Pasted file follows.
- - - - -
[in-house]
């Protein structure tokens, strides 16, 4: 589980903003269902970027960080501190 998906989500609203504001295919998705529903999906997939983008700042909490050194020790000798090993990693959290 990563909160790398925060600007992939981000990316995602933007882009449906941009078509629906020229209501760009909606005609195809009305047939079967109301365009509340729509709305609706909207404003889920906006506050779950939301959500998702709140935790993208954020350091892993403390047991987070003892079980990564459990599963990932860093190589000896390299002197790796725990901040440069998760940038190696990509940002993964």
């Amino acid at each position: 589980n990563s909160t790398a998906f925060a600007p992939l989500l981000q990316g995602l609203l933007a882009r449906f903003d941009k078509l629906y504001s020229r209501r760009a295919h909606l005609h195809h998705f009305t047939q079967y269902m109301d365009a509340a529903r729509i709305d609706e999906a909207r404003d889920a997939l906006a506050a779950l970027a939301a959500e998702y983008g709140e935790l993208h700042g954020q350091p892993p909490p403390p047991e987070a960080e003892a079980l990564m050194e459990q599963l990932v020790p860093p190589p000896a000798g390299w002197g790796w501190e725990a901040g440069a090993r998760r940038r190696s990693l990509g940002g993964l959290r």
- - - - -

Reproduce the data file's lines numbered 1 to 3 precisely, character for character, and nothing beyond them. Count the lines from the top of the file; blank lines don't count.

[in-house]
């Protein structure tokens, strides 16, 4: 589980903003269902970027960080501190 998906989500609203504001295919998705529903999906997939983008700042909490050194020790000798090993990693959290 990563909160790398925060600007992939981000990316995602933007882009449906941009078509629906020229209501760009909606005609195809009305047939079967109301365009509340729509709305609706909207404003889920906006506050779950939301959500998702709140935790993208954020350091892993403390047991987070003892079980990564459990599963990932860093190589000896390299002197790796725990901040440069998760940038190696990509940002993964």
């Amino acid at each position: 589980n990563s909160t790398a998906f925060a600007p992939l989500l981000q990316g995602l609203l933007a882009r449906f903003d941009k078509l629906y504001s020229r209501r760009a295919h909606l005609h195809h998705f009305t047939q079967y269902m109301d365009a509340a529903r729509i709305d609706e999906a909207r404003d889920a997939l906006a506050a779950l970027a939301a959500e998702y983008g709140e935790l993208h700042g954020q350091p892993p909490p403390p047991e987070a960080e003892a079980l990564m050194e459990q599963l990932v020790p860093p190589p000896a000798g390299w002197g790796w501190e725990a901040g440069a090993r998760r940038r190696s990693l990509g940002g993964l959290r």